We're still paying tax on the Olympics - even though the debt has been paid off

Helen Cahill
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2012 Olympic Games - Opening Ceremony
The precept was used to raise £625m of funding (Source: Getty)

Londoners are still paying tax for hosting the Olympic Games, despite having paid off the debt for the sporting event.

According to the Conservatives at City Hall, London mayor Sadiq Khan hasn't removed the Olympic precept from his first budget, and is using it to fund other projects.

It was set up before the games - but Khan promised to drop it once the £625m of funding had been collected from taxpayers by 2017.

Read more: Aggreko promises to shine a light on Olympic dreams

The precept comes to £8 on the average band D property in London.

Gareth Bacon, London Assembly Member for Bexley and Bromley, said: “Sadiq Khan is trying every trick in the book to pay for his wild spending promises at City Hall, including taxing Londoners for a Games which has already been paid off.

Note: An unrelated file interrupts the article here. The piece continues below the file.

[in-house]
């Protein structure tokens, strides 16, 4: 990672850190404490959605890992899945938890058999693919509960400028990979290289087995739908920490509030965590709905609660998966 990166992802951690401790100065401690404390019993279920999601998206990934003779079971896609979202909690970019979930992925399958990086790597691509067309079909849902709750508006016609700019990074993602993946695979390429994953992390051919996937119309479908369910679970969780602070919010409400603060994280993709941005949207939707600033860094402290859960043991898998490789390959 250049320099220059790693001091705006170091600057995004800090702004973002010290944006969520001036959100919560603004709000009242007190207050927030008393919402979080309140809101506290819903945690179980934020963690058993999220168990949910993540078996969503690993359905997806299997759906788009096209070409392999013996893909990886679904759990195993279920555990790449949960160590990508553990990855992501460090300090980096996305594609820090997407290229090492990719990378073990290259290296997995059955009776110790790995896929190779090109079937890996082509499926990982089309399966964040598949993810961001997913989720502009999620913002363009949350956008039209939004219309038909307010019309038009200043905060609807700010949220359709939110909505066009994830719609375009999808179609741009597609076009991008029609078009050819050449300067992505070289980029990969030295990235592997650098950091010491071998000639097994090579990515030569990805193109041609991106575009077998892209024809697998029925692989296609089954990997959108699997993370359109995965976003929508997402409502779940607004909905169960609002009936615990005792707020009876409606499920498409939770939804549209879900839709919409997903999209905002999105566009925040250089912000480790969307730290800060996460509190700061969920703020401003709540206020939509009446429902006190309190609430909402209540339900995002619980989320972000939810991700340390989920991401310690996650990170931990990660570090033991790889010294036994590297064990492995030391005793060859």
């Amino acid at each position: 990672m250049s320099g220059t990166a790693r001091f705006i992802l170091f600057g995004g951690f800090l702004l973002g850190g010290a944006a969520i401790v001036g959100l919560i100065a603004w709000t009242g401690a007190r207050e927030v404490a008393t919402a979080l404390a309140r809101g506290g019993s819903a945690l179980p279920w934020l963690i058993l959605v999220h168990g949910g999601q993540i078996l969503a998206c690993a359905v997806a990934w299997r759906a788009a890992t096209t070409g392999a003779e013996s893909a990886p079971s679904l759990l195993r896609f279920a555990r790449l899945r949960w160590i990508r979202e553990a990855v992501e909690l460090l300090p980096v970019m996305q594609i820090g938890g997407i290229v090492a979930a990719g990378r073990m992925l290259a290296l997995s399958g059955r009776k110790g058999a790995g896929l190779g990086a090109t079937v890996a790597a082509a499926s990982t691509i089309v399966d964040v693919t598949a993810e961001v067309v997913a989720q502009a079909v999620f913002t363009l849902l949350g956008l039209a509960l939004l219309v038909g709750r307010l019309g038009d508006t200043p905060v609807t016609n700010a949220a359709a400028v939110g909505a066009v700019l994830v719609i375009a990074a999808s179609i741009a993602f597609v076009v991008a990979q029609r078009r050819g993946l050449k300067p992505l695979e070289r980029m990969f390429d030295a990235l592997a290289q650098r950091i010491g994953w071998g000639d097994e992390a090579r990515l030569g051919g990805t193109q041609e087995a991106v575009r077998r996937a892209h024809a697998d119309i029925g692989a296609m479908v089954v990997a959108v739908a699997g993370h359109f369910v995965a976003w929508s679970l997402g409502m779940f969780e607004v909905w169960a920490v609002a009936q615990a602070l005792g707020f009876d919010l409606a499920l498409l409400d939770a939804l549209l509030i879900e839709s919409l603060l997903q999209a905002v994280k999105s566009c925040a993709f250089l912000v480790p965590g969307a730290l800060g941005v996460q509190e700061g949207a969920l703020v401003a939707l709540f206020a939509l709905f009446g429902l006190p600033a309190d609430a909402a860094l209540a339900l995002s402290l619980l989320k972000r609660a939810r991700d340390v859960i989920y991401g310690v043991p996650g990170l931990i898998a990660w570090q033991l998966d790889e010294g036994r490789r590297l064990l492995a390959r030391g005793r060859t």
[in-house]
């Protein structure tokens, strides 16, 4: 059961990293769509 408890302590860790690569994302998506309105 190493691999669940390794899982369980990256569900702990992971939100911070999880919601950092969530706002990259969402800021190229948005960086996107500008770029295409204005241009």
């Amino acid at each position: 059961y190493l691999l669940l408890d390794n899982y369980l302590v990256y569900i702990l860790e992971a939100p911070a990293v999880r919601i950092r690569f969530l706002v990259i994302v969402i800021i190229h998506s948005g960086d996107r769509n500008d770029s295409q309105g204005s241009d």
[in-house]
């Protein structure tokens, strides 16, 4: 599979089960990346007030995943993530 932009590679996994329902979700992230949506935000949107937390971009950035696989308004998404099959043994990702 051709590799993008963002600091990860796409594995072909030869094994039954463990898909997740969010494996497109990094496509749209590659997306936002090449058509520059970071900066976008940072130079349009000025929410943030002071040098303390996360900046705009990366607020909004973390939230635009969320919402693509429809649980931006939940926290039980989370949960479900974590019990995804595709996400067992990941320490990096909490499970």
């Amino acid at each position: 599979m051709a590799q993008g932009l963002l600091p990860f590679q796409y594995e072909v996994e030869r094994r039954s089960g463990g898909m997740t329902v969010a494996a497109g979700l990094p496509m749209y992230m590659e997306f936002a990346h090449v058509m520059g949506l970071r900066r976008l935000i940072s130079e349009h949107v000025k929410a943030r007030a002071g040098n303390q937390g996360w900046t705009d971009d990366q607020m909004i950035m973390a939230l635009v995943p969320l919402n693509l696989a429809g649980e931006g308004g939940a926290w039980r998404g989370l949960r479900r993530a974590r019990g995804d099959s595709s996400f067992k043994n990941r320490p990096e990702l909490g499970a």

“The mayor needs to apologise to Londoners for breaking his promise to remove this tax. He also needs to properly balance his books without using Olympic money, which was never intended to be his blank cheque.

“I will be asking for the mayor to eliminate this tax as promised, and pay for the budget shortfall by removing the outdated policy of free travel for flatmates of TfL staff.”

Bacon will propose the removal of this free travel policy from the budget, a move he says would save £24.4m.

Khan said: "This is desperate nonsense from the Tories. I have always been crystal clear to Londoners that I will keep the council tax precept as low as possible without risking Londoners' safety.

"Promise made - promise delivered, with the non-policing element frozen and Londoners paying just 8p a week more towards policing.

“I want to keep taxes as low as possible – but I am simply not willing to sacrifice Londoners safety and security.”

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